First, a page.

Drilling activities pose high risk for Arctic: NGO

ANKARA 

Norway's decision to provide more tax relief to its oil sector, which means further support for fossil fuels and continued exploration in the Barents Sea, will pose a higher risk for the sensitive Arctic region, according to experts.

On June 8, Norway’s parliament agreed on additional tax breaks for the oil industry as part of a COVID-19 recovery package, and the parliamentary Finance Committee's recommendation to the Parliament was passed amid objections from environmentalists and NGOs, as it "undermines Norway's reputation as a leader in sustainability," according to World Wide Fund for Nature (WWF).

On the occasion of the controversial decision, Karoline Andaur, CEO of WWF Norway, and Jan Dusik, lead specialist on sustainable development for WWF’s Arctic Program, spoke to Anadolu Agency on the move and its possible effects on the Arctic environment.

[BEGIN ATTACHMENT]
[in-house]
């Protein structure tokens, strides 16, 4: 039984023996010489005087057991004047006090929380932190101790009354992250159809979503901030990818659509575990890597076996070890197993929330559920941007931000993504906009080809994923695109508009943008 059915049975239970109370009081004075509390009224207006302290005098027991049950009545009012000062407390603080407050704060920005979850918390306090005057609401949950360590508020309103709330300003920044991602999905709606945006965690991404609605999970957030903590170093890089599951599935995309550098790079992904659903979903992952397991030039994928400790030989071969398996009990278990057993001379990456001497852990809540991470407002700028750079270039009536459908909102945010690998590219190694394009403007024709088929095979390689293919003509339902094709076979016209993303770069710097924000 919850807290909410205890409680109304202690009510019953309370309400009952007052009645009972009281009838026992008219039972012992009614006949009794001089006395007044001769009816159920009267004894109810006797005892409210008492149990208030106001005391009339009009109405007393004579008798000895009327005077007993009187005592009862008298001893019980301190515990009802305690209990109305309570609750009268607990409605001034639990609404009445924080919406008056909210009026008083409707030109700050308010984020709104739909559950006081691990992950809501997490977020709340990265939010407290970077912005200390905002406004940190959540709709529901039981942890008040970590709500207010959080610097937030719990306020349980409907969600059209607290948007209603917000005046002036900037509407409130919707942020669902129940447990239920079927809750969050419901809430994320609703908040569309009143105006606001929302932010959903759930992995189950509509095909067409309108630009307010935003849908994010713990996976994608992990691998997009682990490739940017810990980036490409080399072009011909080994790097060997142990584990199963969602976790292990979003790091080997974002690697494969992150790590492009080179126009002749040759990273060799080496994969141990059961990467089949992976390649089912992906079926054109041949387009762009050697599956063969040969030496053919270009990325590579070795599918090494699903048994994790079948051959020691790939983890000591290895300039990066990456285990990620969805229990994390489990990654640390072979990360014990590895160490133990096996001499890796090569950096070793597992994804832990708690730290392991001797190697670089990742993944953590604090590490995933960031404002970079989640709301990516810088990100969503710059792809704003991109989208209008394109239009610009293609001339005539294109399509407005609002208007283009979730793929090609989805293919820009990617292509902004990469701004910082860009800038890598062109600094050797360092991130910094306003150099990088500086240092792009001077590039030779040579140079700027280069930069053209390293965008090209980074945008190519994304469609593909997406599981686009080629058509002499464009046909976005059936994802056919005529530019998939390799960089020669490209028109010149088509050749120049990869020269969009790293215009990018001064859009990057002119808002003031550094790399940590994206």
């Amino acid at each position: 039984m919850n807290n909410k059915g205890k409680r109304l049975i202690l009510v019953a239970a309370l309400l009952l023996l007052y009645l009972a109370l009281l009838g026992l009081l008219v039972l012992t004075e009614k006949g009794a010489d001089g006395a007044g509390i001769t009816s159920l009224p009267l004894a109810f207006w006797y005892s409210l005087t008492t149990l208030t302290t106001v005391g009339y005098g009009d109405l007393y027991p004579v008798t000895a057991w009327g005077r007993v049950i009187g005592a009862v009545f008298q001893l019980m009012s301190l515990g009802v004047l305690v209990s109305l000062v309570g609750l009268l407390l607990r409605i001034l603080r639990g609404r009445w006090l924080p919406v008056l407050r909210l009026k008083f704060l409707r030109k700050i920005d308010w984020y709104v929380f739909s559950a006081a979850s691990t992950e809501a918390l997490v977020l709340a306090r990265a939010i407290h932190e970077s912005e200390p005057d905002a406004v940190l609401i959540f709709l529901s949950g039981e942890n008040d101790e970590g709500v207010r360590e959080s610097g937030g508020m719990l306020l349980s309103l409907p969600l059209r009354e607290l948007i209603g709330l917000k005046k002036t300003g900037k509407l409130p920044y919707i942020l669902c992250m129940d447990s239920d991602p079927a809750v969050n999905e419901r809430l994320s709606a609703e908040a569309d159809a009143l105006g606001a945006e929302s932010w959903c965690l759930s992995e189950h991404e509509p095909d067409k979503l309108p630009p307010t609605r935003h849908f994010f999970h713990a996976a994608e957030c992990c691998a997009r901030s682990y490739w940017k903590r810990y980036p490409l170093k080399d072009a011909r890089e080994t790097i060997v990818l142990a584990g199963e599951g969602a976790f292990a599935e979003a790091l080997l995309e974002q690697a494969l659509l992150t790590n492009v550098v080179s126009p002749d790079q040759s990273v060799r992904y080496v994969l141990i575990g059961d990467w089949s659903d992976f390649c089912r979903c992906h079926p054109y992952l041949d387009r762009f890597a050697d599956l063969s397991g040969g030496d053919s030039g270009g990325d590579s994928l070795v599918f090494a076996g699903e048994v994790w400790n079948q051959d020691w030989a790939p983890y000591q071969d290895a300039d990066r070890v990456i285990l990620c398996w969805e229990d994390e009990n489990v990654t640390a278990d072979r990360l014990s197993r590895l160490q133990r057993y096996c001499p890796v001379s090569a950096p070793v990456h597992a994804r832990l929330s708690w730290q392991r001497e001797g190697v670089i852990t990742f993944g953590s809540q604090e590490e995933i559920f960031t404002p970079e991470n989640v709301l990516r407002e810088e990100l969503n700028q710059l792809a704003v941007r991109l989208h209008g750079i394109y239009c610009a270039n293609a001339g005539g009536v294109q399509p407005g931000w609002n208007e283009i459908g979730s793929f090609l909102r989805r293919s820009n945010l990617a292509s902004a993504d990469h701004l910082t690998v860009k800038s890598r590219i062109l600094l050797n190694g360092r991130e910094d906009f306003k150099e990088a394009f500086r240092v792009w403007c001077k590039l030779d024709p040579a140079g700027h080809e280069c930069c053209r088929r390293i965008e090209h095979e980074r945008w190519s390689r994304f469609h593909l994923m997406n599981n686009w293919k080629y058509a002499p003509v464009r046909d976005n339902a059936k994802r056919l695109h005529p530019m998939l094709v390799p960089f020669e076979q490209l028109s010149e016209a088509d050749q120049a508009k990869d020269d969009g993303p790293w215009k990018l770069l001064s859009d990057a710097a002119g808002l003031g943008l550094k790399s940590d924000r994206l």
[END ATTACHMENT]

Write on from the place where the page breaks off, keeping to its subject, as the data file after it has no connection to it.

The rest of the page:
Noting that through this move, Norway is taking advantage of the COVID-19 crisis like Brazil and the US, Andaur stressed that the recovery package -- "pushed by the oil and gas sector" due to unstable oil prices -- will further lock the country into a risky fossil fuel economy.

"We have also seen that important environmental issues have drowned in the noise due to the corona crisis. Politicians see their chance to weaken environmental legislation that – in normal conditions – would not go unnoticed. COVID-19 will not be the last crisis they have to act on without losing sight of our time’s most important crisis to resolve – ....

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